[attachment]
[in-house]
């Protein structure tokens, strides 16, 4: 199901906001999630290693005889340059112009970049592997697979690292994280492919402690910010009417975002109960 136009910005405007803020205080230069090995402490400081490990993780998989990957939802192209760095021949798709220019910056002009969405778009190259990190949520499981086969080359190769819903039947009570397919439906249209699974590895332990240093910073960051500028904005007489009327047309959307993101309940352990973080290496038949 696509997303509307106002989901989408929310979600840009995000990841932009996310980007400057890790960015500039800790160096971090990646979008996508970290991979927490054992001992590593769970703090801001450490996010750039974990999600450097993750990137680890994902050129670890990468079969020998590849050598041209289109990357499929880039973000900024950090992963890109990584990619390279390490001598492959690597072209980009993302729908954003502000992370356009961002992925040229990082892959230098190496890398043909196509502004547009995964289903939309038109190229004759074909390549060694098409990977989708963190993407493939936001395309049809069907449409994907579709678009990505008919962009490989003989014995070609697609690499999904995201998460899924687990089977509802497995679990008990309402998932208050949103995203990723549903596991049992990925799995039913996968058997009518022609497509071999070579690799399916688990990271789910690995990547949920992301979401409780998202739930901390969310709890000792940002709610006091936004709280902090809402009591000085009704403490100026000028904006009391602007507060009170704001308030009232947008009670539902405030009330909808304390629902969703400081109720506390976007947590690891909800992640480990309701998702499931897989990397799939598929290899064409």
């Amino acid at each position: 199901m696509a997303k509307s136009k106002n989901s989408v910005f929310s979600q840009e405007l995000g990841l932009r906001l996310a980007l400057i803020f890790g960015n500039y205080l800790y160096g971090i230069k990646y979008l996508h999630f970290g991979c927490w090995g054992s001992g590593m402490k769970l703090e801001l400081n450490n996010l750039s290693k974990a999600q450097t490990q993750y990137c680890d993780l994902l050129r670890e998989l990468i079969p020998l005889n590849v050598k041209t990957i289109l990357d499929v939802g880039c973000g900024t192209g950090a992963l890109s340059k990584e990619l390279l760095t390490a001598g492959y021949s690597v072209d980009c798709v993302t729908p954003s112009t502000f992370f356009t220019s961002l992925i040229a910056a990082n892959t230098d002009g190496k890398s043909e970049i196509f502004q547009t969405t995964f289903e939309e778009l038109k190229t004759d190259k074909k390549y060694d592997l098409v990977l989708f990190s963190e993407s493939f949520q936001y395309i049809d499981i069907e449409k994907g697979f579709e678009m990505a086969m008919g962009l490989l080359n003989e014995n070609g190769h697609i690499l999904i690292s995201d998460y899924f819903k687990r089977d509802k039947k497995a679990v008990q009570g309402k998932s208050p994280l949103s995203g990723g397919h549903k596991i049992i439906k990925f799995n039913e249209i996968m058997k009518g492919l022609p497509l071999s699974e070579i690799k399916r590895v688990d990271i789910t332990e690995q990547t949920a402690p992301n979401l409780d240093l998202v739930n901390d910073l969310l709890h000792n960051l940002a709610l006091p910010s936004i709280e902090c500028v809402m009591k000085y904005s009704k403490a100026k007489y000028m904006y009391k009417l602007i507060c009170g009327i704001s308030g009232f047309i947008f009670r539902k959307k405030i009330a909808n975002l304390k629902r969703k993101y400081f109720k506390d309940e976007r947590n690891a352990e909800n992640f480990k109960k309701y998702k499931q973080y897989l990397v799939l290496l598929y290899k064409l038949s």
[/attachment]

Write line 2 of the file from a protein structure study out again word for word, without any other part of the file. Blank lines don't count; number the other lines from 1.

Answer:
């Protein structure tokens, strides 16, 4: 199901906001999630290693005889340059112009970049592997697979690292994280492919402690910010009417975002109960 136009910005405007803020205080230069090995402490400081490990993780998989990957939802192209760095021949798709220019910056002009969405778009190259990190949520499981086969080359190769819903039947009570397919439906249209699974590895332990240093910073960051500028904005007489009327047309959307993101309940352990973080290496038949 696509997303509307106002989901989408929310979600840009995000990841932009996310980007400057890790960015500039800790160096971090990646979008996508970290991979927490054992001992590593769970703090801001450490996010750039974990999600450097993750990137680890994902050129670890990468079969020998590849050598041209289109990357499929880039973000900024950090992963890109990584990619390279390490001598492959690597072209980009993302729908954003502000992370356009961002992925040229990082892959230098190496890398043909196509502004547009995964289903939309038109190229004759074909390549060694098409990977989708963190993407493939936001395309049809069907449409994907579709678009990505008919962009490989003989014995070609697609690499999904995201998460899924687990089977509802497995679990008990309402998932208050949103995203990723549903596991049992990925799995039913996968058997009518022609497509071999070579690799399916688990990271789910690995990547949920992301979401409780998202739930901390969310709890000792940002709610006091936004709280902090809402009591000085009704403490100026000028904006009391602007507060009170704001308030009232947008009670539902405030009330909808304390629902969703400081109720506390976007947590690891909800992640480990309701998702499931897989990397799939598929290899064409």